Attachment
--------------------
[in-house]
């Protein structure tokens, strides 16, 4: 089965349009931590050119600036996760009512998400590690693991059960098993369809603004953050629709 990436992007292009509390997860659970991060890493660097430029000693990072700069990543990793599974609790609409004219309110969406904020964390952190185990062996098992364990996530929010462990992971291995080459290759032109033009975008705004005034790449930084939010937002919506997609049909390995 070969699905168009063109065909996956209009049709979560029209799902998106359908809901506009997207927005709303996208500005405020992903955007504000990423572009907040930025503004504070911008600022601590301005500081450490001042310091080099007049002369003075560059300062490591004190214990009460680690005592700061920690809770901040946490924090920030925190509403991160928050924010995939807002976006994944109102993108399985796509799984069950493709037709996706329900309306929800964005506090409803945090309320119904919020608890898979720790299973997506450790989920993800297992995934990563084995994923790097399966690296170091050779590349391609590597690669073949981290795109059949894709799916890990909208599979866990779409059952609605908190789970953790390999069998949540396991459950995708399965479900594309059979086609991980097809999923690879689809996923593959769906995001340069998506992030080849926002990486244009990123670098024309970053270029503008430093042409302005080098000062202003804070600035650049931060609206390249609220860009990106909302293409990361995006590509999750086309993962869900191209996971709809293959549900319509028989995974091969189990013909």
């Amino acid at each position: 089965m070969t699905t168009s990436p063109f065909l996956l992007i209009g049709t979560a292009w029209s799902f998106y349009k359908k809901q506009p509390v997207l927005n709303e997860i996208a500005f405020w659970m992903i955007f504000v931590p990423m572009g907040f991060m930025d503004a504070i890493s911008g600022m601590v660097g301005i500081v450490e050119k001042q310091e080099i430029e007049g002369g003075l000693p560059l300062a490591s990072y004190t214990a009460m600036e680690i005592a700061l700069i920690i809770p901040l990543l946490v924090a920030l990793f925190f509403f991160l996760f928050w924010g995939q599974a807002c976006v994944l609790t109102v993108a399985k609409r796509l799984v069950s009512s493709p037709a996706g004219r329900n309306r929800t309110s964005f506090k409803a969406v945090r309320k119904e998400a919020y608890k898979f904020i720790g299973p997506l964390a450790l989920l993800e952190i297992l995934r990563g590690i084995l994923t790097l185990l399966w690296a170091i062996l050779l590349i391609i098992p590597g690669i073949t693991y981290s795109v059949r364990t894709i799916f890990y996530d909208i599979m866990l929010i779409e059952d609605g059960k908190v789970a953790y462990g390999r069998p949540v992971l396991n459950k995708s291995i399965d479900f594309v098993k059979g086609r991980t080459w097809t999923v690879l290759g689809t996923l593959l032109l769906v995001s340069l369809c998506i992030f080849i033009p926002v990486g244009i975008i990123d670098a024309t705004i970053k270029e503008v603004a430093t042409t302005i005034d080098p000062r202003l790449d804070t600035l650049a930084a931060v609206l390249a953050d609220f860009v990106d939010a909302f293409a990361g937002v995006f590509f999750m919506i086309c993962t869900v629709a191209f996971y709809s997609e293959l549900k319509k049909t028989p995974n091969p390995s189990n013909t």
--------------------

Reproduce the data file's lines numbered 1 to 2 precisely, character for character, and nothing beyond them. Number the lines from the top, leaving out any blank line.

[in-house]
């Protein structure tokens, strides 16, 4: 089965349009931590050119600036996760009512998400590690693991059960098993369809603004953050629709 990436992007292009509390997860659970991060890493660097430029000693990072700069990543990793599974609790609409004219309110969406904020964390952190185990062996098992364990996530929010462990992971291995080459290759032109033009975008705004005034790449930084939010937002919506997609049909390995 070969699905168009063109065909996956209009049709979560029209799902998106359908809901506009997207927005709303996208500005405020992903955007504000990423572009907040930025503004504070911008600022601590301005500081450490001042310091080099007049002369003075560059300062490591004190214990009460680690005592700061920690809770901040946490924090920030925190509403991160928050924010995939807002976006994944109102993108399985796509799984069950493709037709996706329900309306929800964005506090409803945090309320119904919020608890898979720790299973997506450790989920993800297992995934990563084995994923790097399966690296170091050779590349391609590597690669073949981290795109059949894709799916890990909208599979866990779409059952609605908190789970953790390999069998949540396991459950995708399965479900594309059979086609991980097809999923690879689809996923593959769906995001340069998506992030080849926002990486244009990123670098024309970053270029503008430093042409302005080098000062202003804070600035650049931060609206390249609220860009990106909302293409990361995006590509999750086309993962869900191209996971709809293959549900319509028989995974091969189990013909």